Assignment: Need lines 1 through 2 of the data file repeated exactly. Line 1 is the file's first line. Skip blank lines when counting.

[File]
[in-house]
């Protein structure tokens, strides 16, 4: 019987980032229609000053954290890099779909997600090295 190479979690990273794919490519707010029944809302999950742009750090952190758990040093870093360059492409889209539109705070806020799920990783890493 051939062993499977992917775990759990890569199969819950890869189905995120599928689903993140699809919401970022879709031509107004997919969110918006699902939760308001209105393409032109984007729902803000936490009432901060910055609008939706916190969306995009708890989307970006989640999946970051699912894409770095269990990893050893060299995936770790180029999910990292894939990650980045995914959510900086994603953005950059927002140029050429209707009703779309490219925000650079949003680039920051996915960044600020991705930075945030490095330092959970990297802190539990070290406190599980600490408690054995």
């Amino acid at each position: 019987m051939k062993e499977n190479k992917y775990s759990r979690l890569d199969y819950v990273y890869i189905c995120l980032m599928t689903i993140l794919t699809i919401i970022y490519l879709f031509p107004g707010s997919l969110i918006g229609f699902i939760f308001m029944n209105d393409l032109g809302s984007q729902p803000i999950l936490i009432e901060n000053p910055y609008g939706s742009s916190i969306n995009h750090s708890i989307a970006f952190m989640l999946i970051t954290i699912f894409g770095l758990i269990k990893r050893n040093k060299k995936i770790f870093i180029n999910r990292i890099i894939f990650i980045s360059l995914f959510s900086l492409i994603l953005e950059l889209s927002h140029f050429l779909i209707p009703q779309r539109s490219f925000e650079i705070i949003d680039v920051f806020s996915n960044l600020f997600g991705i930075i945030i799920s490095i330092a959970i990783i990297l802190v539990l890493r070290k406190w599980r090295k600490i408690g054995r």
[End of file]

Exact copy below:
[in-house]
């Protein structure tokens, strides 16, 4: 019987980032229609000053954290890099779909997600090295 190479979690990273794919490519707010029944809302999950742009750090952190758990040093870093360059492409889209539109705070806020799920990783890493 051939062993499977992917775990759990890569199969819950890869189905995120599928689903993140699809919401970022879709031509107004997919969110918006699902939760308001209105393409032109984007729902803000936490009432901060910055609008939706916190969306995009708890989307970006989640999946970051699912894409770095269990990893050893060299995936770790180029999910990292894939990650980045995914959510900086994603953005950059927002140029050429209707009703779309490219925000650079949003680039920051996915960044600020991705930075945030490095330092959970990297802190539990070290406190599980600490408690054995």